When Microsoft debuted the Windows Store in 2012, it offered users a safe, secure and reliable new app platform, but it also mostly ignored the millions of more dangerous, but more powerful, desktop applications out in the world. But with Windows 10, the software giant has reached an acceptable middle ground: it will now offer desktop applications in the store, and will do so without compromising the customer experience.
“There are over 16 million .NET and Win32 apps in the desktop ecosystem,” Microsoft executive vice president of operating systems Terry Myerson told me. But Microsoft isn’t interested in becoming a new download location for the world’s desktop applications. Instead, it will curate the desktop applications that are made available through the store, as its done with Modern and universal apps.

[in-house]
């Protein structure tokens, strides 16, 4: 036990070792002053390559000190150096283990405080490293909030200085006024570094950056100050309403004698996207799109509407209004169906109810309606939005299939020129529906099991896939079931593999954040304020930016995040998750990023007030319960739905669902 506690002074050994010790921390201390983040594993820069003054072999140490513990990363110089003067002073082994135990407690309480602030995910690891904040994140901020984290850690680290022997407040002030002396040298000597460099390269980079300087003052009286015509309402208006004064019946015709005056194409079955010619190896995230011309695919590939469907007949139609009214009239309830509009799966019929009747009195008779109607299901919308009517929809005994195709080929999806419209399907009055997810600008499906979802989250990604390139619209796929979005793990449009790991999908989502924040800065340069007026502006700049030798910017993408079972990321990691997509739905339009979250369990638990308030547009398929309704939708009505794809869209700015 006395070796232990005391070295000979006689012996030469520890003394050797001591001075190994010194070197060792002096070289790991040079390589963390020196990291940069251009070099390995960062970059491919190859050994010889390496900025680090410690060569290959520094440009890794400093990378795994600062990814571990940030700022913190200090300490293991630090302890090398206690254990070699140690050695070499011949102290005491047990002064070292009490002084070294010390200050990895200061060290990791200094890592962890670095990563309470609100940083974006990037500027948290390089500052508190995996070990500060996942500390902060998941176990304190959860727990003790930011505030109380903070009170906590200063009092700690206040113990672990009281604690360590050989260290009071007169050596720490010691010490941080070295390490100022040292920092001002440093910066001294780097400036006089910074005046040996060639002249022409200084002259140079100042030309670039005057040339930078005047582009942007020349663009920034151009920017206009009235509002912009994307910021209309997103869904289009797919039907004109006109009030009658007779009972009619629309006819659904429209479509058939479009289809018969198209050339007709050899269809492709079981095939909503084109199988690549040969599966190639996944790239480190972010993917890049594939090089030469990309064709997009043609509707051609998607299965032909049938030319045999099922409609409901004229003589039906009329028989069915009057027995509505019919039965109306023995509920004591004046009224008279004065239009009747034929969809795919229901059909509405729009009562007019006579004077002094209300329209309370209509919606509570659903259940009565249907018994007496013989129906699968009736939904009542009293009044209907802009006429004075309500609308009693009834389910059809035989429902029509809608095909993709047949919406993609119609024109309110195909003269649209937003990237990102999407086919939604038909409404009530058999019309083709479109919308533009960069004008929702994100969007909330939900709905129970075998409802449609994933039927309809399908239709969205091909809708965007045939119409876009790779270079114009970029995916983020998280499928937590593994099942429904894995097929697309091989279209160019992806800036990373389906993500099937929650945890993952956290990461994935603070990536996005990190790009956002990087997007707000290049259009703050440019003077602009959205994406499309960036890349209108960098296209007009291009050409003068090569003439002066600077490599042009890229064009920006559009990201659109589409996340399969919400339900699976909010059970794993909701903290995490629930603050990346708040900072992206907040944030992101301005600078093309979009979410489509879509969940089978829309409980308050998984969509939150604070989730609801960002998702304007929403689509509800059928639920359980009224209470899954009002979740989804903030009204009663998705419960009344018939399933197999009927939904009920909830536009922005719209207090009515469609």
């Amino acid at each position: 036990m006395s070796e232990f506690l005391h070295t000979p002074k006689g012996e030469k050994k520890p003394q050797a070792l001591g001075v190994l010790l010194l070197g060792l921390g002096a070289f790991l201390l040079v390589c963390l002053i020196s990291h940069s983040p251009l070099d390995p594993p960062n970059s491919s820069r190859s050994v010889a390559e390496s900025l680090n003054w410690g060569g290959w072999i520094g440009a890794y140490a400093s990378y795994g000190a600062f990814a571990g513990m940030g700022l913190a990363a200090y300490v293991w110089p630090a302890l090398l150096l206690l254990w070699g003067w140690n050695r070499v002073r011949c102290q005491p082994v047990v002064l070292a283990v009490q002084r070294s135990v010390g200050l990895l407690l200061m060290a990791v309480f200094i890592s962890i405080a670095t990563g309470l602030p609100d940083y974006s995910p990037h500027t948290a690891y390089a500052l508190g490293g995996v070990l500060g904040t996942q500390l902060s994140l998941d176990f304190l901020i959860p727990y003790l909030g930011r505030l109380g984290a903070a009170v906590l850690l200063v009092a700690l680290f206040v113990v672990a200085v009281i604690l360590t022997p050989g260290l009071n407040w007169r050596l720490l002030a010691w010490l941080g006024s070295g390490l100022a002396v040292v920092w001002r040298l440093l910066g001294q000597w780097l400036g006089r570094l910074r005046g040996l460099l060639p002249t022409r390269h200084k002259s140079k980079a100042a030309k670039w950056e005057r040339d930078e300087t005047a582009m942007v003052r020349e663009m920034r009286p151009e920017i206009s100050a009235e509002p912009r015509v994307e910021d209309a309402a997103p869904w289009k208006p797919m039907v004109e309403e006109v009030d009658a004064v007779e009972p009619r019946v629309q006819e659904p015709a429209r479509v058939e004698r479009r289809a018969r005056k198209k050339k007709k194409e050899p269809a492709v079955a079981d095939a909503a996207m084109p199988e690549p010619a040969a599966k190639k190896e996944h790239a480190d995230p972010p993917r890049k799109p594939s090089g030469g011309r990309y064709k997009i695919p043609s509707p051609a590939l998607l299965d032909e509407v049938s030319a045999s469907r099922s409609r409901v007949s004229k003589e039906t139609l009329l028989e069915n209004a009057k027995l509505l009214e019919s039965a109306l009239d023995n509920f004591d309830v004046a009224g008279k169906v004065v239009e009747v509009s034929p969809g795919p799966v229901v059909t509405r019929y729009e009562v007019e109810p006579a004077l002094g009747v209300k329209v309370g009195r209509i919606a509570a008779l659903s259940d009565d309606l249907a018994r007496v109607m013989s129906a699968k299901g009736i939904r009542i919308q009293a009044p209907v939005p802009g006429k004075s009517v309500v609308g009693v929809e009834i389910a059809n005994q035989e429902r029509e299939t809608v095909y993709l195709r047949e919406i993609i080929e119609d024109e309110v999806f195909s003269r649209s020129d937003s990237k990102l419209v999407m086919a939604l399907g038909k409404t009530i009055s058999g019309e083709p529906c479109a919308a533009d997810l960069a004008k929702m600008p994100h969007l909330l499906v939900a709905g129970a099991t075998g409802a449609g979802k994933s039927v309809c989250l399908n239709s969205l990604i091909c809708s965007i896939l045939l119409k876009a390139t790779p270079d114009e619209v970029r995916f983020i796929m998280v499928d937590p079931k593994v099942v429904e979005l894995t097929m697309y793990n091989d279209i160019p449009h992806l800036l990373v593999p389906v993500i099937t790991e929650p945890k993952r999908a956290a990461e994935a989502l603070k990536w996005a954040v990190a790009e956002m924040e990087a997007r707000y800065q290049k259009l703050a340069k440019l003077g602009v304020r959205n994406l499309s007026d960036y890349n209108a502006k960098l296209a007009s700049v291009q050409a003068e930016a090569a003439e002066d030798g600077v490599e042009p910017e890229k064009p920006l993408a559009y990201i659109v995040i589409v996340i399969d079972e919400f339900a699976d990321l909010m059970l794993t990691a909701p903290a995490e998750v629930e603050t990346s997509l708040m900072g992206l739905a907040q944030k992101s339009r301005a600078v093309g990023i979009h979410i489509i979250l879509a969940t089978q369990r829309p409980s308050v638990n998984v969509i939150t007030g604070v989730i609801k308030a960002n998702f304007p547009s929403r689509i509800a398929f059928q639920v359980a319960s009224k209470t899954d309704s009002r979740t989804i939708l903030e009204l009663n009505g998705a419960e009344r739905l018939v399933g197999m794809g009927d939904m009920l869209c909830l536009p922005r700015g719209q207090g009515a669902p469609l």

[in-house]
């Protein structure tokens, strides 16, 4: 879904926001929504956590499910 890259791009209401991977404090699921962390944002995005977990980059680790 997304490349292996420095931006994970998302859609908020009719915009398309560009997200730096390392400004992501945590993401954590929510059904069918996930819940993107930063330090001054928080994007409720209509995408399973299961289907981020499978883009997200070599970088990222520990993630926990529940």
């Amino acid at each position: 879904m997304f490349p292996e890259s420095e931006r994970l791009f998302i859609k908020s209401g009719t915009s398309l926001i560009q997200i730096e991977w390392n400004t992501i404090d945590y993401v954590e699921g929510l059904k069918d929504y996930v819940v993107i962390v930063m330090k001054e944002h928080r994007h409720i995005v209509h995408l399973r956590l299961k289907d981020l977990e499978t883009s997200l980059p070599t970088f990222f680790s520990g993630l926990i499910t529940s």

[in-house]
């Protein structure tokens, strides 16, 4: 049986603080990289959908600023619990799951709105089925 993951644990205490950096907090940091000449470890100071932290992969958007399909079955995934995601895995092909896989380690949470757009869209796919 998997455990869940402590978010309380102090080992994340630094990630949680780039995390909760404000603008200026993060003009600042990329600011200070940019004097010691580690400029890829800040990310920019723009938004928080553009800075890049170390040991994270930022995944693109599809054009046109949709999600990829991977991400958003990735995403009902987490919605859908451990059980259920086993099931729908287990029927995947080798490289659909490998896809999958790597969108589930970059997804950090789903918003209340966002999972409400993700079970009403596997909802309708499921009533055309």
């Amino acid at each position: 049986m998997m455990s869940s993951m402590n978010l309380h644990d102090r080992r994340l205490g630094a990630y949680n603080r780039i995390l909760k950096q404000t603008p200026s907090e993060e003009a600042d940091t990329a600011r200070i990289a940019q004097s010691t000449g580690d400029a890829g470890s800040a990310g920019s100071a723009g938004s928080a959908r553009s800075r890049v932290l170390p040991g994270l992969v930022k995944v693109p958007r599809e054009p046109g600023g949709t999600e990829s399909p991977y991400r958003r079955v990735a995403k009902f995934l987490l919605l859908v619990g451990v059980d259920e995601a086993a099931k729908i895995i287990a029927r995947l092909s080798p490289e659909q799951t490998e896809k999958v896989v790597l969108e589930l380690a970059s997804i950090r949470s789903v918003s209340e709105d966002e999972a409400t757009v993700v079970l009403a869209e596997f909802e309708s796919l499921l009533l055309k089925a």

As important, it will ensure that those applications offer many of the key benefits of Windows Store apps today. They will be quick and easy to install. They will also be quick and easy to uninstall. And they will be isolated from the rest of the system, or sandboxed, so that they cannot be used as vectors for attack, or otherwise impact your devices in negative ways.
How Microsoft will do this is fairly obvious, if you’re familiar with this technology. It will use an evolved version of its Application Virtualization (App-V) solution from the enterprise-focused Microsoft Desktop Optimization Pack (MDOP). Basically, developers will need to package their applications in App-V containers, which should be pretty straightforward in most cases. Administrators and IT pros have been doing this for years.
“Windows Store still offers the same promise as ever,” Myerson told me. “This is the evolution of App-v at Internet scale. It’s proven technology.”
During the Build 2015 keynote Microsoft showed off Adobe Photoshop running in a such a container, and Myerson told me that Photoshop Elements and Premier Elements would both be available in the Windows Store later this year.
Tagged with Windows 10 Development